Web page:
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  • Ken Ilgunas

The gym

Before radical living began, the shower situation was a huge concern. I figured the gym—like any gym—would have showers, but I worried what kind of showers there’d be. That’s because—I’m embarrassed to admit—I am deathly afraid of those no-walled, “rape-me-in-the-ass” prison showers where I’d be subjected to bump rumps with wrinkly old men lathering up on all sides of me.

Because of this fear, no man, in my entire life—excepting the bathtub shots I posed nude for as a toddler—has ever seen me naked. And however insane that may seem, this is a streak I plan on taking to the grave.

I have several other ongoing semi-irrational streaks. For one, I have not had pop in three and a half years. And I love pop. Nor have I ever had a puff of a cigarette, a joint, or any illegal narcotic for that matter even though I’d probably get some enjoyment out of them, too.

After a while, for whatever reason, these streaks—perhaps just for the sake of having a streak—take on an importance and must be strictly adhered to.

So you can imagine my relief upon seeing individual showers with curtains in Duke’s gym locker room.

I usually end up spending half my time practicing my hook shot. (I do have a nasty hook; and when I say “nasty” I mean I can make slightly more than 20% of them, which is astronomically better than the rest of my shooting repertoire.) I should add that in actual pick-up games I never get to use my hook. At 5-foot-9, the hook is about as useless as a blind man who has a 105 mph fastball, or a boxer with great foot work, but no arms.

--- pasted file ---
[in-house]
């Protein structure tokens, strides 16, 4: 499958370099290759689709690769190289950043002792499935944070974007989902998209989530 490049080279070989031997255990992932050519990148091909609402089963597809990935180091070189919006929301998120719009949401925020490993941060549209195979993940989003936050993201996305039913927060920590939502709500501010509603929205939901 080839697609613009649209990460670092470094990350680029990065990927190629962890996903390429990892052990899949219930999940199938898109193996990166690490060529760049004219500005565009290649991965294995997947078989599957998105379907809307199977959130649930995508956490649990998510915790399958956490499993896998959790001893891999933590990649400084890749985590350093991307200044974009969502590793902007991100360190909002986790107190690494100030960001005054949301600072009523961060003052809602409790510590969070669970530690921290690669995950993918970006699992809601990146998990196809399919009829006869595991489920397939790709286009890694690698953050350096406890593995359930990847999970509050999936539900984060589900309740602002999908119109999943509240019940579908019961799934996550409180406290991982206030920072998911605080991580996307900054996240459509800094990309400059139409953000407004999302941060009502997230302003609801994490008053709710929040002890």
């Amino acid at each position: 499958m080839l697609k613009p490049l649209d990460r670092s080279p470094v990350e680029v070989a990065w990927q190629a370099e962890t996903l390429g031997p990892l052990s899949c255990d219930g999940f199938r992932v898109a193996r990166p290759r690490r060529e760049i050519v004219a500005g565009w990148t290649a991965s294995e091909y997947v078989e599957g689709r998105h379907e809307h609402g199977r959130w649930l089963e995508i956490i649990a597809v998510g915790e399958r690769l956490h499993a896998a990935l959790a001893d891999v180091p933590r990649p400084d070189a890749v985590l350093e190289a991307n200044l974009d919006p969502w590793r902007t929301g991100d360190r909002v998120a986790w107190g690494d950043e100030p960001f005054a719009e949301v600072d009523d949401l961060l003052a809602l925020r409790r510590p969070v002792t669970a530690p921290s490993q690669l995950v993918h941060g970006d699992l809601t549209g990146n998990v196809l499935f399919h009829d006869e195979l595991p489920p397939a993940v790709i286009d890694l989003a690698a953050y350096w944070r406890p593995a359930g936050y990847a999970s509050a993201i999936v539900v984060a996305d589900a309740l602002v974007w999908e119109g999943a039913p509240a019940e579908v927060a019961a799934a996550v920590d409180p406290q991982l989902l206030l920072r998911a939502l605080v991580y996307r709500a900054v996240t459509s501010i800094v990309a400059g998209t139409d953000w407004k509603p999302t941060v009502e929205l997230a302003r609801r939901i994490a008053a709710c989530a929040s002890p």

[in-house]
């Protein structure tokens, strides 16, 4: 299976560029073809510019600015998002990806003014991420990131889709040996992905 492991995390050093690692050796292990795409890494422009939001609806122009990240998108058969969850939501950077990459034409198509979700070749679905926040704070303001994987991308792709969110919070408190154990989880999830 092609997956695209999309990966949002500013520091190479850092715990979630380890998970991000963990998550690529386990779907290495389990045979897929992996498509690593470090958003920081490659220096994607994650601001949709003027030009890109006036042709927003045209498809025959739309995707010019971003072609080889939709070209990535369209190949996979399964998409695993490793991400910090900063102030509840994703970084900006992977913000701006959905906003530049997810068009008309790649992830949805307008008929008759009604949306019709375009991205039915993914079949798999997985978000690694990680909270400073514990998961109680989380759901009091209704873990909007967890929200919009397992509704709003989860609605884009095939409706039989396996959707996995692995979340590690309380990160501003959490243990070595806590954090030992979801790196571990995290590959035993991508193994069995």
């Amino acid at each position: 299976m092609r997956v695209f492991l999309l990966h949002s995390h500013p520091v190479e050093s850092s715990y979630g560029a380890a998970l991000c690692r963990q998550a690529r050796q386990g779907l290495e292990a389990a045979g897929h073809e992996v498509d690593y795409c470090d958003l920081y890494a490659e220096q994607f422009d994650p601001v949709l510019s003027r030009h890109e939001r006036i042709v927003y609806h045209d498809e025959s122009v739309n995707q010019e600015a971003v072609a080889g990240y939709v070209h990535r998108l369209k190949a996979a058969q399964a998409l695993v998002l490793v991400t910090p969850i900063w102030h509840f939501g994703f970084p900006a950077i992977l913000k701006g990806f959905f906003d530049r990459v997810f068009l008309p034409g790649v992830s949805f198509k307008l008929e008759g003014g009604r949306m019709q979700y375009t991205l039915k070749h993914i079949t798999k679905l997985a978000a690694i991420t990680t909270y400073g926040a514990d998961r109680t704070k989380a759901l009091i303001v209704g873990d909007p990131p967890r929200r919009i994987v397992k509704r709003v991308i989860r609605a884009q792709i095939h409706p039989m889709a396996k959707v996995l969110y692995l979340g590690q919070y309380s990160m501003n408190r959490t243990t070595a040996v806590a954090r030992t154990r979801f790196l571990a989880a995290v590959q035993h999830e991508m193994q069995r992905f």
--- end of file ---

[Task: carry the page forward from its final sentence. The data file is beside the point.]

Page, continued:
I also joined the Graduate Chemistry Department’s dodgeball team—the first team I’ve been on in ages—which would become the outlet for all the unexpressed rage I’ve bottled up over the years. My teammates, disturbed with my pre-game ritual of frothing at the mouth, yet evidently pleased to have me on their team, kept a healthy distance and let me do my thing. I heaved balls at the other team not just with the intent to hit, but to hurt. And I dodged balls coming at me with bodily contortions I never knew myself capable of.

I’ve always been fiercely competitive. Athletic competition—like nothing else—rouses my wildest emotions. It’s a good thing I’m not religious. I’d likely be one of those quiet practitioners who—when given a snake to handle at a backwoods revival—begins speaking in tongues, mumbling prophesies, and writhing epileptically in between the pews before a host of sweaty male congregants hold me down to give me an impromptu exorcism.

We rarely notice some of our cultures most striking eccentricities on display at the gym: heterosexual males freely feeling other males’ biceps; women either wearing practically nothing or draped in full-length tights; a naked Asian man in the locker room ceremonially dries his testicles with a towel as if in preparation for hara-kari; orgasmic man-screams erupt from benches like mating calls betwixt purple-faced beefcakes.

The gym—like most things today—is a modern oddity—(a “mododdity,” if you will). There obviously was never any need for gyms when our daily toil—hunting, growing, and gathering—provided enough exercise to keep us in a state of physical homeostasis. Now, in lieu of the strain of daily living, those cubicled in our sedentary society must spend exorbitant sums to lift hunks of iron and walk in place on conveyer belts.

As a former landscaper and backcountry ranger, I prefer to get my exercise outdoors during my working hours, but now, as one in the droves of the deskbound, I must acknowledge the benefits to swimming pools, basketball courts, and a laboratory for observing my culture’s many eccentricities.


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